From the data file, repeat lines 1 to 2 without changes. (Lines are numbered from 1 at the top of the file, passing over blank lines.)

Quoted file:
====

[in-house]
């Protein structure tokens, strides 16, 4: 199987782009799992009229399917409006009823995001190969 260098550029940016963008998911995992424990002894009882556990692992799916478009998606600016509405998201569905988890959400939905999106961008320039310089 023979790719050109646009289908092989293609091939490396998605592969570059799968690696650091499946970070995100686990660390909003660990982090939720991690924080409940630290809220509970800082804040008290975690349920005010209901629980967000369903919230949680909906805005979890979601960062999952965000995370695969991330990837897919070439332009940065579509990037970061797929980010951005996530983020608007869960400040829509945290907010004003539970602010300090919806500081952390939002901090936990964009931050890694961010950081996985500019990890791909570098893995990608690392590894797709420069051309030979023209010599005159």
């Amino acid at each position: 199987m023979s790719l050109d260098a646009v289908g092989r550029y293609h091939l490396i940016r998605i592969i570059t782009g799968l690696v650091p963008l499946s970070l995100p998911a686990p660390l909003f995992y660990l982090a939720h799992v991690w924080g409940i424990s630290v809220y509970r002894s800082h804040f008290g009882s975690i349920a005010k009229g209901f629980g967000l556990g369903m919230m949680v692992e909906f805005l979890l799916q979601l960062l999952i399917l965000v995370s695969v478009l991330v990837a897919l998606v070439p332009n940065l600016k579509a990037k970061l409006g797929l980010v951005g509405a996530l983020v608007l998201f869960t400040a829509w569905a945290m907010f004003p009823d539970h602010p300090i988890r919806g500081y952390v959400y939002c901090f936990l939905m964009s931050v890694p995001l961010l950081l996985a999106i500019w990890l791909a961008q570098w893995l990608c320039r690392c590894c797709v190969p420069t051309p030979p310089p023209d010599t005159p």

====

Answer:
[in-house]
């Protein structure tokens, strides 16, 4: 199987782009799992009229399917409006009823995001190969 260098550029940016963008998911995992424990002894009882556990692992799916478009998606600016509405998201569905988890959400939905999106961008320039310089 023979790719050109646009289908092989293609091939490396998605592969570059799968690696650091499946970070995100686990660390909003660990982090939720991690924080409940630290809220509970800082804040008290975690349920005010209901629980967000369903919230949680909906805005979890979601960062999952965000995370695969991330990837897919070439332009940065579509990037970061797929980010951005996530983020608007869960400040829509945290907010004003539970602010300090919806500081952390939002901090936990964009931050890694961010950081996985500019990890791909570098893995990608690392590894797709420069051309030979023209010599005159």